Monday, February 19, 2024, 5pm PT Closed.
LOI: March 13, 2024
External Deadline: May 8, 2024
Award Type: Grant / Cooperative Agreement
Estimated Number of Awards: The exact number of awards will depend on the number of meritorious applications and the availability of appropriated funds.
Anticipated Award Amount: Ceiling: $3,000,000 per year / Floor: $250,000 per year
Who May Serve as PI: Individuals with the skills, knowledge, and resources necessary to carry out the proposed research as a Principal Investigator (PI) are invited to work with their organizations to develop an application. Individuals from underrepresented groups as well as individuals with disabilities are always encouraged to apply.
Process for Limited Submissions
PIs must submit their application as a Limited Submission through the Research Initiatives and Infrastructure (RII) Application Portal: https://rii.usc.edu/oor-portal/. Use the template provided here: RII Limited Submission Applicant Template
Materials to submit include:
- (1) Two-Page Proposal Summary (1” margins; single-spaced; standard font type, e.g. Arial, Helvetica, Times New Roman, or Georgia typeface; font size: 11 pt). Page limit includes references and illustrations. Pages that exceed the 2-page limit will be excluded from review. You must use the template linked above.
- (2) CV – (5 pages maximum)
Note: The portal requires information about the PIs in addition to department and contact information, including the 10-digit USC ID#, Gender, and Ethnicity. Please have this material prepared before beginning this application.
The DOE SC program in Advanced Scientific Computing Research (ASCR) announces its interest in receiving applications that advance the field of quantum computing by developing enabling end-to-end software infrastructures. This FOA solicits applications from large crossdisciplinary teams that will advance computer science toward a software stack that is ready to leverage multiple quantum technologies, or will develop mathematical foundations, algorithms, and software tools toward quantum utility  demonstration for applications within the DOE mission.
Quantum information science [https://quantum.gov] has emerged as a promising area for the development of disruptive computing technologies. Since 2015, ASCR has organized several workshops that have indicated the potential of quantum computing for scientific applications [2 5] and has supported basic research to improve all layers of the quantum software stack including algorithms, programming languages, error mitigation, and compilers. The progress has been remarkable, however, practical applications of quantum computing that improve time-tosolution, or power-to-solution, or accuracy of the results with respect to the best classical system have not yet been deployed.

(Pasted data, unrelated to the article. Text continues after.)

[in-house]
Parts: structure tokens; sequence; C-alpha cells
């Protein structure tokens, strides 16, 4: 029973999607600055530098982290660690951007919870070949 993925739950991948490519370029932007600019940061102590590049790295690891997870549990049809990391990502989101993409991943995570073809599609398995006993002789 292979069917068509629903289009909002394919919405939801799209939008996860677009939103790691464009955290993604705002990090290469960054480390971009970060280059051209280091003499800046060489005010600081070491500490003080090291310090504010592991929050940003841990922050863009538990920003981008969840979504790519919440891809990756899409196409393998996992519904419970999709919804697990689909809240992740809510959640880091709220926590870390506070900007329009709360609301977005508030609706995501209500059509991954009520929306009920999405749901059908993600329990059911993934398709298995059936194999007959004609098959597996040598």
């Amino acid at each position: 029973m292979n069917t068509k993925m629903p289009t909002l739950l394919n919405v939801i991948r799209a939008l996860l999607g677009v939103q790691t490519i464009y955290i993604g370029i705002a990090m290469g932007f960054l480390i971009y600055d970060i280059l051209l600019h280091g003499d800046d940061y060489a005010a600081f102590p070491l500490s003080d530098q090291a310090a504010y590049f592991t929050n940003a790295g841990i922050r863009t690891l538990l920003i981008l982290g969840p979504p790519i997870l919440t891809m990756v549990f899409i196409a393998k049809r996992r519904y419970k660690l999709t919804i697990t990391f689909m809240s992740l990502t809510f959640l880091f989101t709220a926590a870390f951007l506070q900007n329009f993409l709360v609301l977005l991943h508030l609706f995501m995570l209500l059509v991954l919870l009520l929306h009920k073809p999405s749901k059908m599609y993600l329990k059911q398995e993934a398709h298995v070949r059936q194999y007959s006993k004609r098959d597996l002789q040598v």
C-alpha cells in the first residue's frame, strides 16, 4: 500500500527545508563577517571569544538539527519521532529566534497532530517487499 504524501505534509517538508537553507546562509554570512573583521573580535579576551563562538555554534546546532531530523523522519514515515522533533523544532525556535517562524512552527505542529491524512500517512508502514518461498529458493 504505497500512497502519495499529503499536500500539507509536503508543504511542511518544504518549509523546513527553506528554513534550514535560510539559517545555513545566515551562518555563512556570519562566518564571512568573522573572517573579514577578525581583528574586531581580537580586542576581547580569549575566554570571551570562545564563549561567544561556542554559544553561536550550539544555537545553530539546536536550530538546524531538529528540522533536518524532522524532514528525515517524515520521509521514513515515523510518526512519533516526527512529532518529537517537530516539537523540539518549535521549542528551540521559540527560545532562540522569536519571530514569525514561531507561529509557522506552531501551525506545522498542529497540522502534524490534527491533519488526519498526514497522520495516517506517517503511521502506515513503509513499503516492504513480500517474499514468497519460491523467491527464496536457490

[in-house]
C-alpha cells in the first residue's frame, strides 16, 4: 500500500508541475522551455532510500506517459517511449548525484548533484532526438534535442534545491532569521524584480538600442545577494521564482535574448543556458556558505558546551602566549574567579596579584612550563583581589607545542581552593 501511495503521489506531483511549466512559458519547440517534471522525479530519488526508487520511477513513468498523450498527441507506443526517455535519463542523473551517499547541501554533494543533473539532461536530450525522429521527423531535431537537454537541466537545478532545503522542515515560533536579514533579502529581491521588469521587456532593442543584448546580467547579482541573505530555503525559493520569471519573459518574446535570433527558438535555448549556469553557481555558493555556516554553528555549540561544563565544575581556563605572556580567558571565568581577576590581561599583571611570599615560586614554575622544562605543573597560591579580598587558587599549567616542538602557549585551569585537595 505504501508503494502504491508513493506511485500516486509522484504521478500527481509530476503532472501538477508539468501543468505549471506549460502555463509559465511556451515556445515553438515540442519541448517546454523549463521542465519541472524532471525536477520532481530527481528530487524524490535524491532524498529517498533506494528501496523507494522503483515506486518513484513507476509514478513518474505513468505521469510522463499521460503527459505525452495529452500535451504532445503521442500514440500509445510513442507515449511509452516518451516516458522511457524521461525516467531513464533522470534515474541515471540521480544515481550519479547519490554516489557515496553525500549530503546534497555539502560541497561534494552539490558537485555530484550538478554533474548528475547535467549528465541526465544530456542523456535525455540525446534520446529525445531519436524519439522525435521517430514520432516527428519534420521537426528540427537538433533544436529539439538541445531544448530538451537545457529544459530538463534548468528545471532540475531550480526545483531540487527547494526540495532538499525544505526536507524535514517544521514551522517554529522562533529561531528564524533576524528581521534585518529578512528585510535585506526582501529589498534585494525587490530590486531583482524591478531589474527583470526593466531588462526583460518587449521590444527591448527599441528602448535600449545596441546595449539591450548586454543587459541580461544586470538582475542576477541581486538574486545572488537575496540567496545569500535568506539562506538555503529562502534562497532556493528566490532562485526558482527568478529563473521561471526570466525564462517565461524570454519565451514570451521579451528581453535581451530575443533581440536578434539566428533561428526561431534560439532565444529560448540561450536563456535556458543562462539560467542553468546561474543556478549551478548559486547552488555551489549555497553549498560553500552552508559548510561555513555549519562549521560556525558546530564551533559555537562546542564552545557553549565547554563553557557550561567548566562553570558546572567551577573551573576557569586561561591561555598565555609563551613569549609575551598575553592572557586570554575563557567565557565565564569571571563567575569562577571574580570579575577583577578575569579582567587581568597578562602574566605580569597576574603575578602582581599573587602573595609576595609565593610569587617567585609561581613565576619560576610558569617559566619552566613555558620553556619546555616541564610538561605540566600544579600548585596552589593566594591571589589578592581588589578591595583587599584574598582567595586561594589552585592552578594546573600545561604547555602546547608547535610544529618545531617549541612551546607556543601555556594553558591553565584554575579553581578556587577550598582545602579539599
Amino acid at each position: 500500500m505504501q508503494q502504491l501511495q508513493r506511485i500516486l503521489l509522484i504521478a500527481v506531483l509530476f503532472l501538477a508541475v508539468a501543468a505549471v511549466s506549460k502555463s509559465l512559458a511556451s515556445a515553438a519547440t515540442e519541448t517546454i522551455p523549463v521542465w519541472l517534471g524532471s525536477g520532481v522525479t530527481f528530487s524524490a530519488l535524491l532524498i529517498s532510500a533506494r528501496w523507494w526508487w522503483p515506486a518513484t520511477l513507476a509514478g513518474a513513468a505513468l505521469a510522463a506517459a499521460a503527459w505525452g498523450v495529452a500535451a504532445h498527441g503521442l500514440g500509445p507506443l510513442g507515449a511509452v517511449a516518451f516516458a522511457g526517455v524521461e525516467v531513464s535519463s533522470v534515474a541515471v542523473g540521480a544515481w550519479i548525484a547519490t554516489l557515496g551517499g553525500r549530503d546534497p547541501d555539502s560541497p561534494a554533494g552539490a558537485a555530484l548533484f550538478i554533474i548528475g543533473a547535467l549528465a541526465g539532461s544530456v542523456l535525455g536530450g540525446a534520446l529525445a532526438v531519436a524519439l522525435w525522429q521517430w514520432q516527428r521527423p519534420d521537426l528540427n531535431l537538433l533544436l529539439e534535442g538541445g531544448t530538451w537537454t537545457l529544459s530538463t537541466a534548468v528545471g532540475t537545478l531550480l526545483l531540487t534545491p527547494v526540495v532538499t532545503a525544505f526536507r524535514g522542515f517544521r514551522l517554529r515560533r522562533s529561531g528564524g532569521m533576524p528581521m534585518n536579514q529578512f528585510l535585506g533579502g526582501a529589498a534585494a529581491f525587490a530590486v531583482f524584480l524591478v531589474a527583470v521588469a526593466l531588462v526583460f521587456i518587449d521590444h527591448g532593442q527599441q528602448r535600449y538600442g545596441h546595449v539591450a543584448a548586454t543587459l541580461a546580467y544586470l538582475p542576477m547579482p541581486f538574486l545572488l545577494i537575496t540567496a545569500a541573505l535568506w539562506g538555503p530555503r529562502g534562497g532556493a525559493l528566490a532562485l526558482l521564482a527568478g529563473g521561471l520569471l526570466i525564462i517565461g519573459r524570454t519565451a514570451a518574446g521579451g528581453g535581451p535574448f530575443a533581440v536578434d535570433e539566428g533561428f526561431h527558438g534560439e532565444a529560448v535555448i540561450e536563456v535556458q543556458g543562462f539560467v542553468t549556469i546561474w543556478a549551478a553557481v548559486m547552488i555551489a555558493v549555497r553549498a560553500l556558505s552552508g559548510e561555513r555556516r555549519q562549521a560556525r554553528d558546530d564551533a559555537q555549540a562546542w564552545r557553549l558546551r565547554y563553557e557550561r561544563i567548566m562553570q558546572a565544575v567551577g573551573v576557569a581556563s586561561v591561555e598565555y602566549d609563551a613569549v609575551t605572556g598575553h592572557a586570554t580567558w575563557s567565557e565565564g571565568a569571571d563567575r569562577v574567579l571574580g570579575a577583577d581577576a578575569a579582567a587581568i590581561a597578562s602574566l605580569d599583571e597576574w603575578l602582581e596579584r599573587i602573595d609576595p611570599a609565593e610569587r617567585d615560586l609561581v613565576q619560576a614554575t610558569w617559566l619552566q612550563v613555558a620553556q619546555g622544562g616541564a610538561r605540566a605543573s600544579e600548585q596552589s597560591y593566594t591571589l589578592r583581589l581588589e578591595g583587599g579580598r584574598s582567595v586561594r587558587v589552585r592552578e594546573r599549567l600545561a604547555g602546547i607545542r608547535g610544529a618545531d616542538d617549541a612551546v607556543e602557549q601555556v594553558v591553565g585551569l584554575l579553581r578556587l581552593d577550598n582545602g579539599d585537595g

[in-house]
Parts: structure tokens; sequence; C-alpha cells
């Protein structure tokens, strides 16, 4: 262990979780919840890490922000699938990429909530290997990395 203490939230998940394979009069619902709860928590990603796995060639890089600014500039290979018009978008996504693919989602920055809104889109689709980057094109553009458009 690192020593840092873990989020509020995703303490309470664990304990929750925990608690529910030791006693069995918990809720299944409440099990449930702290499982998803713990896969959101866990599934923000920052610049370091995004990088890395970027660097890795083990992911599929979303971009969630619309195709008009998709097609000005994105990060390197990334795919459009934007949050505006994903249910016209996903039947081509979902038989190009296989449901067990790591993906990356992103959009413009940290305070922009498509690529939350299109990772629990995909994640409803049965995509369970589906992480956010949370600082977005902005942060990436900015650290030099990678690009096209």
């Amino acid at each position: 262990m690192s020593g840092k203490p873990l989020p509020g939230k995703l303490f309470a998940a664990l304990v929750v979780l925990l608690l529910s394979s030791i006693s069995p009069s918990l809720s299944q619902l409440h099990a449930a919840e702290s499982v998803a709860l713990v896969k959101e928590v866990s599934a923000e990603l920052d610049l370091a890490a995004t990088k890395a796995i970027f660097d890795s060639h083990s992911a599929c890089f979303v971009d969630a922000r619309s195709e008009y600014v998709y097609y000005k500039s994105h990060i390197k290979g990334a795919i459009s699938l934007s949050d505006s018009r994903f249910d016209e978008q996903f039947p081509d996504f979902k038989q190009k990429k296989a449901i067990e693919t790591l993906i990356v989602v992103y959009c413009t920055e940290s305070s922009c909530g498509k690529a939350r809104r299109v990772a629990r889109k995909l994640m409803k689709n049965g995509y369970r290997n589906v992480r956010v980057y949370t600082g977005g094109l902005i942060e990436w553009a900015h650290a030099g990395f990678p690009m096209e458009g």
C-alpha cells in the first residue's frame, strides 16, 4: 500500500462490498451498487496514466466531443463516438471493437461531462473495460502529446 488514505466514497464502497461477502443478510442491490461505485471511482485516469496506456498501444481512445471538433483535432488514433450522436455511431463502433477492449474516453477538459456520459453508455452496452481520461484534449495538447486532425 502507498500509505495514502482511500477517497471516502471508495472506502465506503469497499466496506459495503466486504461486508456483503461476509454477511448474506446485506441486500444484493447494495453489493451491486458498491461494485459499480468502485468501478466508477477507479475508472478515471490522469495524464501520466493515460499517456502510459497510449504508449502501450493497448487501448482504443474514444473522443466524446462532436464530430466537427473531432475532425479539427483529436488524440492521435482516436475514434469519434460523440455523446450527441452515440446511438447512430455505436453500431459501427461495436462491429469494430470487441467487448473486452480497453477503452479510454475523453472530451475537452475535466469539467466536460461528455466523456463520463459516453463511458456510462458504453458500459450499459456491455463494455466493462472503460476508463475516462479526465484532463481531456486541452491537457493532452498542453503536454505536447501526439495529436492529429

The 2023 Basic Research Needs Workshop in Quantum Computing and Networking  identified several priority research directions (PRDs); this FOA targets end-to-end software toolchains to program and control quantum systems and networks at scale (PRD1), quantum algorithms delivering quantum advantage (PRD2), and resilience through error detection, prevention, protection, mitigation, and correction (PRD4). These are key components for the development of a software ecosystem that must be ready to account for modularity and interoperability on one side, and for specialization and performance on another. Research proposed in response to this FOA must primarily focus on addressing one of the two topics described below:
Topic 1 – Modular Software Stack: The diversity of quantum computing architectures and hardware technologies is expected to persist into the foreseeable future; this is an important consideration that guides the advancement of computer science sought in this topic. The development of an integrated computational ecosystem requires a general-purpose quantum software stack that is adaptable to, and takes advantage of, multiple kinds of quantum hardware. We seek basic research in computer science and applied mathematics that: • Addresses practical and fundamental bottlenecks that hinder modularity and potential synergy among selected hardware technologies; • Pursues general approaches to integration that may remain relevant for future technologies; • Devises ways to embed quantum processors in parallel and distributed computing models; and • Integrates error management across the software stack.
Topic 2 – Quantum Utility: This topic aims to advance the research towards achievement and demonstration of quantum utility  by developing new algorithms and fine-tuning all levels of the software stack for a selected portfolio of promising problems within the ASCR mission. Applications should: • Choose generalizable application-inspired target problems; • Develop algorithms for optimized math kernels and math primitives for selected current (NISQ) and future quantum systems that significantly advance state-of-the-art performance for the selected target problems; • Adapt, if needed, any level of the software stack for the specific target problems; and • Estimate quantum resources by employing important complementary metrics, including energy-to-solution.
Verification protocols and tools are important for both Topic 1 and Topic 2 and should be discussed in the application.
Applicants must choose and specify Topic 1 or Topic 2 as the focus of their application. In the choice of Topic 1 or 2, proposed research is encouraged to consider multiple metrics, such as qubit count, gate fidelity, and qubit connectivity.
Visit our Institutionally Limited Submission webpage for more updates and other announcements.